Traveling may be off the table for a bit longer, but The Passenger: Japan is a perfect cure for wanderlust. A bookazine featuring 11 long-form pieces, stunning photographs and original illustrations, The Passenger provides a reading-room getaway and a pulse on Japan’s shifting culture, social structures, politics and industry.
As a bookazine, The Passenger: Japan is a generous combination of the best of two mediums: a combination of sleek paper adorned with full-color photographs from Voglino Award recipient Laura Liverani and remarkably polished non-fiction prose. More than 80 pages of the book feature photos, illustrations and infographics.
The pieces in The Passenger stretch in topic from the somber emotional and spiritual residuum of the March 11, 2011 earthquake and tsunami to gender and domestic roles shifting as the pursuit of human companionship and desire become more commodified.
Writers that contributed to The Passenger provided viewpoints from visitors, locals and folks who put down roots in Japan along their life journeys. The combination of narrative storytelling, photo essay, investigative journalism and personal essays that The Passenger supplies gives readers a panoramic view of a country often too big for words, too rich in experiences to pin down.
Every piece in the bookazine has its own merits, but my top five favorites were “Sea of Crises,” “A Simple Thank You,” “Ghosts of the Tsunami,” “Sweet Bitter Blues,” and “Of Bears and Men.”
Brian Phillips, the author of Impossible Owls and journalist featured in the Best American Magazine Writing anthology, takes an exploration of sumo and transforms the story into a drama following the career of sumotori Hakuho — explaining what sets him apart from the rest. Then, when Hakuho seems unstoppable, the stakes are raised as a sumotori named Kisenosato participates in the same tournament while being observed for a promotion to the highest rank in sumo — yokozuna.
“The crowd is anxious because Kisenosato is Japanese, his country’s best hope for a native-born yokozuna, and he has already failed in one promotion attempt,” Phillips writes.
The tension in “Sea of Crises” is steel, but the fluidity with which Phillips transitions from flashpoints of tension to deep dives into completely unrelated historical and cultural incidents exemplifies how Phillips earned his place in esteemed anthologies.
Another one of my favorite pieces, “A Simple Thank You,” is a love letter to the Shimokitazawa area of Tokyo, written by famed author Yoshimoto Banana. In nine pages, Yoshimoto translates her years of living in Shimokitazawa into a nostalgic daydream with lines that spark wonder. “Whenever I see a staircase I think of my mother,” Yoshimoto writes. She relates private memories of happy moments and bittersweet interactions with simplicity. Yoshimoto explains how business practices in real estate and construction had changed and reminisces about when business people stood behind the quality of their services for the full duration of the products’ life, instead of swindling customers with double-speak.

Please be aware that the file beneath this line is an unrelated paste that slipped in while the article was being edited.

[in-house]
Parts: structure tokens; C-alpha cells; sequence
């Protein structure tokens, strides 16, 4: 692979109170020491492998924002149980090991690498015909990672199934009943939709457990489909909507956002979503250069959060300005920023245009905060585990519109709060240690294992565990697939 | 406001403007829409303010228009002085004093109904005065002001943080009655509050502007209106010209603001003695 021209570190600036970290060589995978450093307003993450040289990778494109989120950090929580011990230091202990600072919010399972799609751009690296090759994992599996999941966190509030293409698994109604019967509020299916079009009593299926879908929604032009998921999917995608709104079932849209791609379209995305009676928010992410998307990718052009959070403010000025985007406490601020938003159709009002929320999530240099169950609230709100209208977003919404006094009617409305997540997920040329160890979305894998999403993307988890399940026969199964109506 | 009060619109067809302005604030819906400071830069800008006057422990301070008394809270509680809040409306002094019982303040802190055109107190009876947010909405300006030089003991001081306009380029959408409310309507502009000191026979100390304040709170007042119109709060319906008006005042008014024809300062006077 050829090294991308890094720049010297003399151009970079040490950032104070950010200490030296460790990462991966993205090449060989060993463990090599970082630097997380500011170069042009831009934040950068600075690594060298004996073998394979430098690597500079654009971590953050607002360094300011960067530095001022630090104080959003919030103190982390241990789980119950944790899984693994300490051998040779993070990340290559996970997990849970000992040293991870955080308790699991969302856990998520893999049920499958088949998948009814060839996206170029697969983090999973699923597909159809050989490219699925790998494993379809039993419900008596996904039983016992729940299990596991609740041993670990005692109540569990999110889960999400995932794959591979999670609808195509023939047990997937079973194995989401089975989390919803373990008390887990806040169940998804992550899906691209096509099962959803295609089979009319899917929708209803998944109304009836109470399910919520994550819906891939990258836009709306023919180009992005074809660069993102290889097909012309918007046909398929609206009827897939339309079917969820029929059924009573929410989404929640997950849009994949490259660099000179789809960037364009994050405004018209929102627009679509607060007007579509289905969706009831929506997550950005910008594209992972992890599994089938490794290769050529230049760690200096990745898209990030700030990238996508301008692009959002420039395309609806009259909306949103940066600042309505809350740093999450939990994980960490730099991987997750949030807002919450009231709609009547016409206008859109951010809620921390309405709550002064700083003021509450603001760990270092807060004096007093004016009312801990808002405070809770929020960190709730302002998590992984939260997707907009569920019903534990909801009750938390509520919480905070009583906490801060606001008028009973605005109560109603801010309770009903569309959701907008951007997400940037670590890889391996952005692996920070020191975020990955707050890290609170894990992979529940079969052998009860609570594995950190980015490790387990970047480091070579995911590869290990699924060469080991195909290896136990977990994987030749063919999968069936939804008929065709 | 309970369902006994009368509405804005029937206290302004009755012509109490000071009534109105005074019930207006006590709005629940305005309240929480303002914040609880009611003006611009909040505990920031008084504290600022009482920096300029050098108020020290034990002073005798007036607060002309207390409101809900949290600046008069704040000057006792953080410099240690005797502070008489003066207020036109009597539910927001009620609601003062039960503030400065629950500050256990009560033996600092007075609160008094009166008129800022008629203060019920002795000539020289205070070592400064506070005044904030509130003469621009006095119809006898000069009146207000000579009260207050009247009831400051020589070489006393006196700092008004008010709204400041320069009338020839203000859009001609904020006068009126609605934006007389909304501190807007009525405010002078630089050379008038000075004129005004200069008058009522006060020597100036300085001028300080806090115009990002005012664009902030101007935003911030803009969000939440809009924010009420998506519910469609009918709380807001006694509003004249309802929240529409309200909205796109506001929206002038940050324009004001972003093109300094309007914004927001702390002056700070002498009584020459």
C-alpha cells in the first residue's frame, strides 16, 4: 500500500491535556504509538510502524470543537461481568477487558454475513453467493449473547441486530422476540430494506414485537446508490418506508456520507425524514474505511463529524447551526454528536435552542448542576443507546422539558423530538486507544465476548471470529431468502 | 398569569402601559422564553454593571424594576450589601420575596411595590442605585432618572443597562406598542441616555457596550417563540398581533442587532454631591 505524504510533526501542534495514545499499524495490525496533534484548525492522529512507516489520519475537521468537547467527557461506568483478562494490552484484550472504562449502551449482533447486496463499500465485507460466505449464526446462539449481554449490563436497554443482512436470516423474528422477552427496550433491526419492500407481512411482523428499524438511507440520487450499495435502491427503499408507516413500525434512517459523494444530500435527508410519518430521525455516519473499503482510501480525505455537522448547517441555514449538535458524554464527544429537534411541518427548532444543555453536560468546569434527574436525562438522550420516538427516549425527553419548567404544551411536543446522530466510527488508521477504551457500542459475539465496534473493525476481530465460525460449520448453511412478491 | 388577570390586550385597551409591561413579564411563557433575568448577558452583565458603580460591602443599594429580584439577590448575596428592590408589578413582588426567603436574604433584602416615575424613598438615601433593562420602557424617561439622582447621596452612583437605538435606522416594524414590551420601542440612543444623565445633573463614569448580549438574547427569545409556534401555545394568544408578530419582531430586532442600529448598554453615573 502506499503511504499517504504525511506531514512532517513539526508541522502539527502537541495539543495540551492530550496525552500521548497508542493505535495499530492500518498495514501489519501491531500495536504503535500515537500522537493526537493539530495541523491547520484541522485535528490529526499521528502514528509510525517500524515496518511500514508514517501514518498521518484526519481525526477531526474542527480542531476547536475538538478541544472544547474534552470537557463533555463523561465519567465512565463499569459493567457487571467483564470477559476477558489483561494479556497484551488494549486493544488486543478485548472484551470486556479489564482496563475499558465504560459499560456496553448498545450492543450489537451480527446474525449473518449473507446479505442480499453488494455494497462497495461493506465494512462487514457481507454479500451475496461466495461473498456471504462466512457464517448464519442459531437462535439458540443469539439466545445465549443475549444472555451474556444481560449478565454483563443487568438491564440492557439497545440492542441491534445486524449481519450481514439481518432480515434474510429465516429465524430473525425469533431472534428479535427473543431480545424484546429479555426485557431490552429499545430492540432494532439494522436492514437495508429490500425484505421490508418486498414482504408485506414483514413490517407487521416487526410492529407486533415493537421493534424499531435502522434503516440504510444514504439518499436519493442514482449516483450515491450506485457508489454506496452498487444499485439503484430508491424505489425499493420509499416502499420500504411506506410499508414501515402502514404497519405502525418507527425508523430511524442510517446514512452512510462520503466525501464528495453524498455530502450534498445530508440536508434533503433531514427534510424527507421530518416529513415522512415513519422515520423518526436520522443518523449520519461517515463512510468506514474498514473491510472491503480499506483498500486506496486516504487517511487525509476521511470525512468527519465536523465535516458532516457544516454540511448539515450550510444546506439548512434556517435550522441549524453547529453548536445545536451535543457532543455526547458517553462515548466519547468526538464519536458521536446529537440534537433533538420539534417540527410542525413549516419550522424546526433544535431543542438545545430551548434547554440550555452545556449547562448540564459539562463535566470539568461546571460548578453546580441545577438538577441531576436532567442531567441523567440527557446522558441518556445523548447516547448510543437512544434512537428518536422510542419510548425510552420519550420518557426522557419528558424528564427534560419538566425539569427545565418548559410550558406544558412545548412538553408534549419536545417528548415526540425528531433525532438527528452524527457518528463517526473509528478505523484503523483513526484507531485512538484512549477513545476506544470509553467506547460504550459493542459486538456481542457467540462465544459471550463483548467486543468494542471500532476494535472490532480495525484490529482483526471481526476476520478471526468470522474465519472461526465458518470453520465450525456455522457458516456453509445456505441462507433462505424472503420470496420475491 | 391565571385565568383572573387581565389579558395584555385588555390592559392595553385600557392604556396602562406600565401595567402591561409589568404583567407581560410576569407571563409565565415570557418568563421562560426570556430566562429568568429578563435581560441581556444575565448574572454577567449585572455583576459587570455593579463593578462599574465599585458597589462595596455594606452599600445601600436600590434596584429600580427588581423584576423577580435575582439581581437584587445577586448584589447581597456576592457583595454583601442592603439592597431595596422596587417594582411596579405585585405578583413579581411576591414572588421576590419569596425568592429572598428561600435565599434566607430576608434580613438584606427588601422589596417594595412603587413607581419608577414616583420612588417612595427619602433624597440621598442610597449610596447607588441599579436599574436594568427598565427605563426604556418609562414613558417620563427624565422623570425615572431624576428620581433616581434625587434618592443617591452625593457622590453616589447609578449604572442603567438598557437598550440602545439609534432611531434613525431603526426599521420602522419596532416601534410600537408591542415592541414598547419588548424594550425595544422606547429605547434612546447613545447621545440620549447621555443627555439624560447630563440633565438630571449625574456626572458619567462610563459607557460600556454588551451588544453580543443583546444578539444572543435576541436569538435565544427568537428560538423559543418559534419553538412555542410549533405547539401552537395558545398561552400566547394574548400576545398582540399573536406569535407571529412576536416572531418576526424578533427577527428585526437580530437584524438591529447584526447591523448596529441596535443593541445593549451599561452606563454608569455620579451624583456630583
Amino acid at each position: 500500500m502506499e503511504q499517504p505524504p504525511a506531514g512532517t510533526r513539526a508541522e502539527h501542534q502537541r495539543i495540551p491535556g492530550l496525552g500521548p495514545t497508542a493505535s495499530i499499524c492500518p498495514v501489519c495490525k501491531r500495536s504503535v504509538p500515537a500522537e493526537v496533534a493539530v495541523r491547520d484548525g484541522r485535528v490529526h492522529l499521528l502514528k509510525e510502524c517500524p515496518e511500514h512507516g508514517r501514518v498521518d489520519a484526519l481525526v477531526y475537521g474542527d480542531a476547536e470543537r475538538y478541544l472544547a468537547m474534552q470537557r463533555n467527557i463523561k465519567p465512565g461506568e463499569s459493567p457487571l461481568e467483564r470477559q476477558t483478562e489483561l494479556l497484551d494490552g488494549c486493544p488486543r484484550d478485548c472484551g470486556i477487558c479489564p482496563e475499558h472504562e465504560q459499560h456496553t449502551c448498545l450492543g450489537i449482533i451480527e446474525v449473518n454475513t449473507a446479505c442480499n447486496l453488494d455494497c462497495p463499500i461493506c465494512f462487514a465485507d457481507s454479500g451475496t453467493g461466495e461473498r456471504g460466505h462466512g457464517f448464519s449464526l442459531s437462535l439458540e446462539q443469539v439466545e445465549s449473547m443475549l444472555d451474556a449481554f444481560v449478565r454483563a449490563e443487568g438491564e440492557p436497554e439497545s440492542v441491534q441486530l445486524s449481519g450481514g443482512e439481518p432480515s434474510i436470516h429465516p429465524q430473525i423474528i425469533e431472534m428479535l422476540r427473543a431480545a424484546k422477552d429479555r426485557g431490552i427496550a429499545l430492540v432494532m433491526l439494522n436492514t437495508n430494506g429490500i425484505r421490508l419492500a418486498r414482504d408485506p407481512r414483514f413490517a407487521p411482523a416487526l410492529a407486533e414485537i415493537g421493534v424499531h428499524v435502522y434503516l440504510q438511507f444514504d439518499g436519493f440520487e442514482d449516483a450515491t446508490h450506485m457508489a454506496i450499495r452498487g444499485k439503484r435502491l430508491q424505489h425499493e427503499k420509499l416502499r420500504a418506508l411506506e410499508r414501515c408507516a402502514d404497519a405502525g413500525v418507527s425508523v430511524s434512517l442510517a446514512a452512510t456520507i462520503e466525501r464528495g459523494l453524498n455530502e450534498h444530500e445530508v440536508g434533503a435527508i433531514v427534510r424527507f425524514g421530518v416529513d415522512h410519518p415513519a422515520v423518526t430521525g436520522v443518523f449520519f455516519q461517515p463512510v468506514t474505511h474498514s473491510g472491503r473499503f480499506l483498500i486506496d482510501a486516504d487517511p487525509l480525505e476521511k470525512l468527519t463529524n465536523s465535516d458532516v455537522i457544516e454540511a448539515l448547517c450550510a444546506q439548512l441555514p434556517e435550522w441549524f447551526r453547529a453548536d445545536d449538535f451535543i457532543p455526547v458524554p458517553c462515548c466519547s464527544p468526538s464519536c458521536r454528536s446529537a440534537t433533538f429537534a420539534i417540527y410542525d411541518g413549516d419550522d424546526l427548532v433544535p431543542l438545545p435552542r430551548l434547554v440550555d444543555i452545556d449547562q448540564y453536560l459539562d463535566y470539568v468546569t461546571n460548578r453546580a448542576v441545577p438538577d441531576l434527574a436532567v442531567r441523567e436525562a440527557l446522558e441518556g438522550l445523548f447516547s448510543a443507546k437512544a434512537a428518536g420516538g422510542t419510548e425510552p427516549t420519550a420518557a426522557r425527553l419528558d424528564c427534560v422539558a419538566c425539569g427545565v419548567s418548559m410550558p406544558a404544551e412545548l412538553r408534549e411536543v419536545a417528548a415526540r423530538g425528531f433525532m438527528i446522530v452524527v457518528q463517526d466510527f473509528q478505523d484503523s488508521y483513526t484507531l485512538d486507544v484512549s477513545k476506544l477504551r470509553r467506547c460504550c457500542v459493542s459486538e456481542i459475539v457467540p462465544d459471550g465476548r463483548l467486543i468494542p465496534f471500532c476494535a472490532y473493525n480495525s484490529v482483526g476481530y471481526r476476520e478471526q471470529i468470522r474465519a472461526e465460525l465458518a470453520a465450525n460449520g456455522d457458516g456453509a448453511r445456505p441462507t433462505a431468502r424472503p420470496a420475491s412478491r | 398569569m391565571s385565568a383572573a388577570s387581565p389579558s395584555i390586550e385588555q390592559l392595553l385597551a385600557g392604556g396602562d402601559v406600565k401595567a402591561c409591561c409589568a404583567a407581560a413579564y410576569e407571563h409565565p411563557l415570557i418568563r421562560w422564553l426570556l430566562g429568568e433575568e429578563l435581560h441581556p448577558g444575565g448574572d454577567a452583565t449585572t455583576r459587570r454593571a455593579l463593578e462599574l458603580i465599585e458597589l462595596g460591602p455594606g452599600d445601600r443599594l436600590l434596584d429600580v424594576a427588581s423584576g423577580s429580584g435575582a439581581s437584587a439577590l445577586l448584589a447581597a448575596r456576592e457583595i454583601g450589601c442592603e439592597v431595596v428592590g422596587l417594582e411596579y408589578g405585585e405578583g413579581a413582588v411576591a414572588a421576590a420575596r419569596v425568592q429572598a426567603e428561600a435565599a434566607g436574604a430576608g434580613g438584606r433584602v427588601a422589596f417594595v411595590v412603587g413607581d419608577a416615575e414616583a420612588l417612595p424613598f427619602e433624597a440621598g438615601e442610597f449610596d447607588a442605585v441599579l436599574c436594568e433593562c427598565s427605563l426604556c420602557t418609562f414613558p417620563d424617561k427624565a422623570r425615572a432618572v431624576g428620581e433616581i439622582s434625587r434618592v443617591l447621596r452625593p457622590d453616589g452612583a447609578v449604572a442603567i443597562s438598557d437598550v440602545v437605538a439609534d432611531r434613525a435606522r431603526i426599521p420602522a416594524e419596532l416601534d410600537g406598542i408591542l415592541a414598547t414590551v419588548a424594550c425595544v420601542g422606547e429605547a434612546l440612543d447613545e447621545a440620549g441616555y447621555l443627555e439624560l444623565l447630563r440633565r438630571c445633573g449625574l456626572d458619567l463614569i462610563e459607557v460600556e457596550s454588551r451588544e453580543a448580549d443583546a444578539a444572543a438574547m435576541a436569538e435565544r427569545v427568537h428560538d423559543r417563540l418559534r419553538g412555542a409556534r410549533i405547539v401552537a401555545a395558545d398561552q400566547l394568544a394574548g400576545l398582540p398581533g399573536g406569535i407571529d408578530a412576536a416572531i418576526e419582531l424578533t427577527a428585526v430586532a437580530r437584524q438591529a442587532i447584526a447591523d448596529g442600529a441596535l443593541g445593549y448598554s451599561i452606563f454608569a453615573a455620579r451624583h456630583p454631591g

None of the pieces in The Passenger make the mistake of asserting fundamental truths about the country. Tempering grand statements about the country’s inherent characteristics and the people who live there, every story recognizes that tendencies are not rules. Sometimes what seems absent is just unrecognizable to the uninitiated.
In “Ghosts of the Tsunami,” Richard Lloyd Parry writes that in opinion polls, “the Japanese rank among the most ungodly people in the world.” It wasn’t until the tsunami that Parry, a foreign correspondent based in Tokyo, understood the significance of ancestor worship in Japan. Parry relates stories of the supernatural, as reported by survivors of loss and disaster, in a way that validates their feelings and realities with tender compassion. As the story progresses, Parry realizes that “in Japan, spiritual beliefs are regarded less as expressions of faith than as simple common sense, so lightly and casually worn that it is easy to miss them altogether.”
As a child, I glued myself to the television when a travel documentarian visited Japan because I wanted to see the country where my father was born. My father would always tell me when the documentary misunderstood something, when the translation was incorrect, or fill in gaps that the film missed. Such travel shows left the impression that Japan had to fit the mold of orientalism, what the West wanted from Japan, as far as media was concerned. The Passenger: Japan felt refreshing because it never employed that mold. Many of the pieces written by visitors spent time in deep investigations, some of which lasted many years, of single topics. By looking at Japan with topical lenses, the bookazine avoids the pitfall of overgeneralization.
Reading The Passenger: Japan was as satisfying as any joyous road trip or personal adventure. Effectively, the bookazine is both pleasure reading and education. Each page’s font choices and design are soothing to gaze at and prevent eye fatigue using a modern serif font for large chunks of text and regularly switching font size and color. It’s pleasurable simply to look at and hold this book, and even more rewarding to read.